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When you’re in the market for a go-to protein shake, whether it’s to build muscle, fuel a busy work life, lose weight, or recover from injury, the pressure to choose the best protein drink can be overwhelming. There are so many options on the market, from powders to pre-made shakes. Then you have to think about calories, grams of protein, flavor… the list goes on. That’s why, with the help of experts, we’re narrowing down the best options out there.
Meet the Experts: Erin Palinski-Wade, R.D., C.D.C.E.S., author of 2 Day Diabetes Diet and Keri Gans, M.S., R.D., author of The Small Change Diet.
“If you are looking for an easy grab-and-go option to add high quality protein to your meal plan, pre-made protein drinks work great,” explains Erin Palinski-Wade, R.D., C.D.C.E.S., author of 2 Day Diabetes Diet. “They are portable and typically shelf-stable and do not require refrigeration until after opening.” Protein powders, on the other hand, give you much more control and versatility when it comes to add-ins, flavor, and serving size. “Powders can also mixed into recipes such as baked goods or even soft foods as an easy way to boost protein at any meal or snack,” she adds.
The protein source is another thing to consider. “In animal-based protein drinks, whey protein is very common,” Palinski-Wade says. “Pea protein and soy protein often make up plant-based protein drinks and shakes.”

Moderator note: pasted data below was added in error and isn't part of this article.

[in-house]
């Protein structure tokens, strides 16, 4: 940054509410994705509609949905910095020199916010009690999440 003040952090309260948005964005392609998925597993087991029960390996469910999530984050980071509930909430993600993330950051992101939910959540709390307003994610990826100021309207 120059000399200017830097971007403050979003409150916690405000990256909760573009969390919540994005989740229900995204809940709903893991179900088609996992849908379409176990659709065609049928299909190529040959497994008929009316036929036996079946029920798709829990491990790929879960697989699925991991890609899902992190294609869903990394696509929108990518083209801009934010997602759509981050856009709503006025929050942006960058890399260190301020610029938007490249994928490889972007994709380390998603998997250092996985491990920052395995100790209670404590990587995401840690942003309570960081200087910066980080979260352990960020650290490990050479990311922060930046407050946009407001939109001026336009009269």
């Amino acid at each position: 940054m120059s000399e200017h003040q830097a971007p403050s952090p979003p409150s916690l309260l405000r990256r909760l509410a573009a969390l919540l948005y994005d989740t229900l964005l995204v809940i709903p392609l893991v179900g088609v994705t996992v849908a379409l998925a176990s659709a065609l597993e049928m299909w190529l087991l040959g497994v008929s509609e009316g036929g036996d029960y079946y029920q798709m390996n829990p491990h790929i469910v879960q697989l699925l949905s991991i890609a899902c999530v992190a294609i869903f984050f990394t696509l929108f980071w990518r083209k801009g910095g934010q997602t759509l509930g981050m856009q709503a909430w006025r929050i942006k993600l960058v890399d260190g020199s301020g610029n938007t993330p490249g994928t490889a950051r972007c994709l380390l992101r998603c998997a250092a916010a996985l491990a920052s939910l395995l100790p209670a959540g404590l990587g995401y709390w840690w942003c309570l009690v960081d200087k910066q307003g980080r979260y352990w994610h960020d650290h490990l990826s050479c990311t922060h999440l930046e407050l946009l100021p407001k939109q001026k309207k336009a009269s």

Instead of spending hours in the nutrition aisle reading labels and agonizing over a decision, just keep scrolling. Below, we dive into the best protein drinks for every need.
An old reliable when it comes to pre-made shakes, these from Premier Protein have earned an American Master of Taste Gold Medal for superior taste. So if you’re worried about buying one that’s chalky and difficult to choke down, grab this. They’re available in nine yummy flavors ranging from cake batter to chocolate, yet only contain 1 g of sugar.
Palinski-Wade, a nutrition advisory board member for Orgain, enjoys the low-sugar content of this shake, which is why it’s ideal for weight loss and also why she recommends it to people with diabetes. “It provides 20 g of high-quality protein with just 130 calories and only 3 g of added sugar,” she says. “This shake also provides 2 grams of fiber which, combined with the protein, can help to balance blood sugar.”
She continues: “With minimal calories, this shake provides a convenient and versatile way to satisfy hunger, either paired with additional foods for a balanced meal or enjoyed on its own as a delicious, blood sugar-friendly snack.”
“Personally I enjoy a protein powder with collagen, such as Great Lakes Wellness Quick Dissolve Collagen Peptides,” says Gans. “Research supports it may help with joint health, and preliminary research shows a positive association between daily collagen and skin elasticity. This brand is unflavored and mixes nicely in my morning coffee. 12 grams of protein is the added bonus.”
This extremely high-protein shake is best for people who go hard in the gym. But those who have tried it, love it. “They’re pricier than some drinks out there, but the flavor is SO GOOD, especially compared to the other protein drink options,” one Amazon shopper writes. “This is like a milkshake. But with a ton of protein.”
“For those following a plant-based diet, I love the Orgain Plant-Based Protein Powder, as it includes 21 grams of complete protein (with all nine essential amino acids) derived from a high-quality blend of pea protein, brown rice protein, and chia seeds,” says Palinski-Wade. “In addition to the protein content, this powder also provides 2 g of fiber along with 4 g of fat per serving (with only 150 calories and 0 g of added sugar), making it a great choice for blood sugar balance.”